08/07/2012

Southern Poverty Law Center fights racial discrimination in Fla. schools

When 11-year-old J.B. was caught with a cell phone in class, the student received a five-day suspension.

The school district in Okaloosa County, Fla., meted out the harsh punishment because the incident was considered “inappropriate behavior.”

Ten-year-old S.D. was suspended multiple times during the 2010-11 school year for non-violent behavior. Though the young student has years of school ahead of him, the school district in Suwannee County, Fla., didn’t provide him with homework, nor the ability to make up the missed work.

In some Florida school districts, African-American students such as J.B. and S.D. often face harsh punishment at rates far higher than that of their white classmates. Today, the Southern Poverty Law Center filed civil rights complaints against several Florida school districts engaging in such discrimination.

The complaints, filed with the U.S. Department of Education’s Office for Civil Rights, describe how African-American students in the school districts in Escambia, Bay, Okaloosa, Flagler and Suwannee counties are suspended, expelled and arrested at school for relatively minor and non-violent conduct.

“Unforgiving disciplinary policies are cutting short the futures of countless African-American students across Florida and the entire nation,” said Stephanie Langer, a staff attorney for the SPLC’s Florida office. “If school districts truly want to provide a quality education to all of their students, they will reform these discriminatory policies.”

The school districts’ own annual reports to the Florida Department of Education demonstrate the discriminatory impact of their disciplinary policies:

  • In Escambia county schools, African-American students account for 65 percent of all out-of-school suspensions, but they represent only 36 percent of the student population.

  • In Okaloosa county schools, African-American students account for 24 percent of all out-of-school suspensions even though they make up only 12 percent of the student population.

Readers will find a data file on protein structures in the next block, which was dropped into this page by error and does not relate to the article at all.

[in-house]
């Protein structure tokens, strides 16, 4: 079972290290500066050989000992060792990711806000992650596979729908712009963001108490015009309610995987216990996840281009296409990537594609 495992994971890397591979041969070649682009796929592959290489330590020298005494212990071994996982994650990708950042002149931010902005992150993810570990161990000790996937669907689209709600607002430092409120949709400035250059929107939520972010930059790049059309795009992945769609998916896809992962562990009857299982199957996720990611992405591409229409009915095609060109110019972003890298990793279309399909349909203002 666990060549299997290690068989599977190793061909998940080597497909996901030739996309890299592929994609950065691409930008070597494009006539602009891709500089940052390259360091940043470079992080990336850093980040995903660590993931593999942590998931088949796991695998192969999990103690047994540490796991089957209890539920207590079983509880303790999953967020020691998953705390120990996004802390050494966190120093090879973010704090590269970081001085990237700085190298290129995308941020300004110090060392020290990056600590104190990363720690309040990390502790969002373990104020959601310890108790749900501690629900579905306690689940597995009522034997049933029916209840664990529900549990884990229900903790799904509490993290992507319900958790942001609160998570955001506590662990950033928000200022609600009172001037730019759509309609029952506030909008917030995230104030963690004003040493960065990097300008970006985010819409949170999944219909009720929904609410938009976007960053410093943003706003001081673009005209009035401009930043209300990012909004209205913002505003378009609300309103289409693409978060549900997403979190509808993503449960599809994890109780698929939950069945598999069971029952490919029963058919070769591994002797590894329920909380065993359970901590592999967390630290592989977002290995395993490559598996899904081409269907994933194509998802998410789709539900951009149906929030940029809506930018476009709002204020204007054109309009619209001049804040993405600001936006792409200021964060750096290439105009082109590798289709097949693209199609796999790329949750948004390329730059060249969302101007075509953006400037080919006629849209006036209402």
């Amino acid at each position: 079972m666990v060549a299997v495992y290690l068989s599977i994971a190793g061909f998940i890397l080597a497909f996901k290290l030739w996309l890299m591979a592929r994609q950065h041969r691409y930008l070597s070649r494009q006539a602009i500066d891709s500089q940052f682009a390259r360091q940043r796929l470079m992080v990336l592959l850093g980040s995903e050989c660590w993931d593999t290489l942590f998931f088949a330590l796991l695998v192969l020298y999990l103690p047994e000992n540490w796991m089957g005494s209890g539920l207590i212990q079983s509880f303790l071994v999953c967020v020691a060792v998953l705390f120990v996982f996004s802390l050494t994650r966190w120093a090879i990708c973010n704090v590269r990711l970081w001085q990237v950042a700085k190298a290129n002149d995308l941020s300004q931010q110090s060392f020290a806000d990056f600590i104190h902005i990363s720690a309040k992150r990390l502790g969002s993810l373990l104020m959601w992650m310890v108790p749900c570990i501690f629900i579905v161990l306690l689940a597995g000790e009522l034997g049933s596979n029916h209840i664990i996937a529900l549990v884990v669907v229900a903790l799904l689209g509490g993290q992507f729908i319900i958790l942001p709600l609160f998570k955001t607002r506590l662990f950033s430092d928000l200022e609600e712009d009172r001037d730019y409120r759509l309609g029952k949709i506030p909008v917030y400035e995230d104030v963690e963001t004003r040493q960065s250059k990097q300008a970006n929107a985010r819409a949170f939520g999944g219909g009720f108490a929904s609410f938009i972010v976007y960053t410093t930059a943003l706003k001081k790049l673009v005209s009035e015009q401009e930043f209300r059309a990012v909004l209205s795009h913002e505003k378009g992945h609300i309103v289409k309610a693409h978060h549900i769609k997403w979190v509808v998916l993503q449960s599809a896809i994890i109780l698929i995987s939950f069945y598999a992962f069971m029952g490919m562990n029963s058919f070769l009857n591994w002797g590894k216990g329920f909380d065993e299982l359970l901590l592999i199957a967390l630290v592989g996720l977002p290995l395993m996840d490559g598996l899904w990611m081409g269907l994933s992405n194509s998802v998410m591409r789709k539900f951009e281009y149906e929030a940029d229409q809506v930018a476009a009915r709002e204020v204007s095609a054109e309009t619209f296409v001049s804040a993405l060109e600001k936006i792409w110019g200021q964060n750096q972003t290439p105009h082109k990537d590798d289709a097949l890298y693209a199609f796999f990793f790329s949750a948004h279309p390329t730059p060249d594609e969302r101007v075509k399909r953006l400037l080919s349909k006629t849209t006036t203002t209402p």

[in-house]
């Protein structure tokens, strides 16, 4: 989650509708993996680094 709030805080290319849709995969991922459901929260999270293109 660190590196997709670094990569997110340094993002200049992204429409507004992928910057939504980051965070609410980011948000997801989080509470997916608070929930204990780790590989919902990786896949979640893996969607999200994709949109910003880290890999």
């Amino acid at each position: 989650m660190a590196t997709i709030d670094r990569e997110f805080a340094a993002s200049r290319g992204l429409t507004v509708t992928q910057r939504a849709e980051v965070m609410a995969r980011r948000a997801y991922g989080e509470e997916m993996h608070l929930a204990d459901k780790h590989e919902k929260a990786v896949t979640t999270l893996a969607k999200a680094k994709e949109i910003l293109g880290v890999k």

• In Bay county schools, African-American students account for 30 percent of all out-of-school suspensions even though they comprise only 15 percent of the student population.

  • In Suwannee county schools, African-American students account for 31 percent of all out-of-school suspensions, but represent only 14 percent of the student population.

  • In Flagler county schools, African-American students account for 31 percent of all out-of-school suspensions even though they are only 16 percent of the student population.

 

The complaints explain how the school districts have imposed long-term suspensions on children as young as 8 years old for minor rule infractions such as tardiness, inappropriate cell phone usage, talking in class and dress code violations.

The complaints also describe how the school districts fail to provide school principals with specific disciplinary guidelines and procedures. This grants principals the power to remove students from school for vague and often minor rule infractions.

Several cases described in the complaints illustrate how African-American children are punished more harshly and more frequently than white students:

  • M.C., an African-American student in Escambia County, was suspended and arrested for “trespassing” after purchasing a hot meal at a neighboring high school. Before this incident, M.C. had no history of discipline issues.

  • D.G., a 12-year-old African-American student in Bay County, received 23 days of out-of-school suspension during the 2011-12 school year for minor infractions such as chewing gum, “mouthing off” and talking in class.

  • L.H., an African-American student in Flagler County, was written up 19 times during the 2011-12 school year. Each instance was for minor, nonviolent misconduct.

 

Florida, like many states across the county, has amended its zero-tolerance discipline law to encourage schools to handle minor behavioral problems with in-school discipline rather than harsh policies that decrease a student’s time in the regular classroom.

While each district has changed its written policies, practices have not changed. Many school districts continue to suspend students for lengthy periods, send them to alternative schools, expel them or unnecessarily refer them to the juvenile justice system.

“Local school districts and state officials must make reforms that improve the effectiveness of school disciplinary policies without forcing children out of the classroom,” said Tania Galloni, managing attorney of the SPLC’s Florida office. “School discipline should never deprive a child of an education, but that is happening in these school districts. What was once considered minor misconduct has become an opportunity to punish or even criminalize a student's behavior.”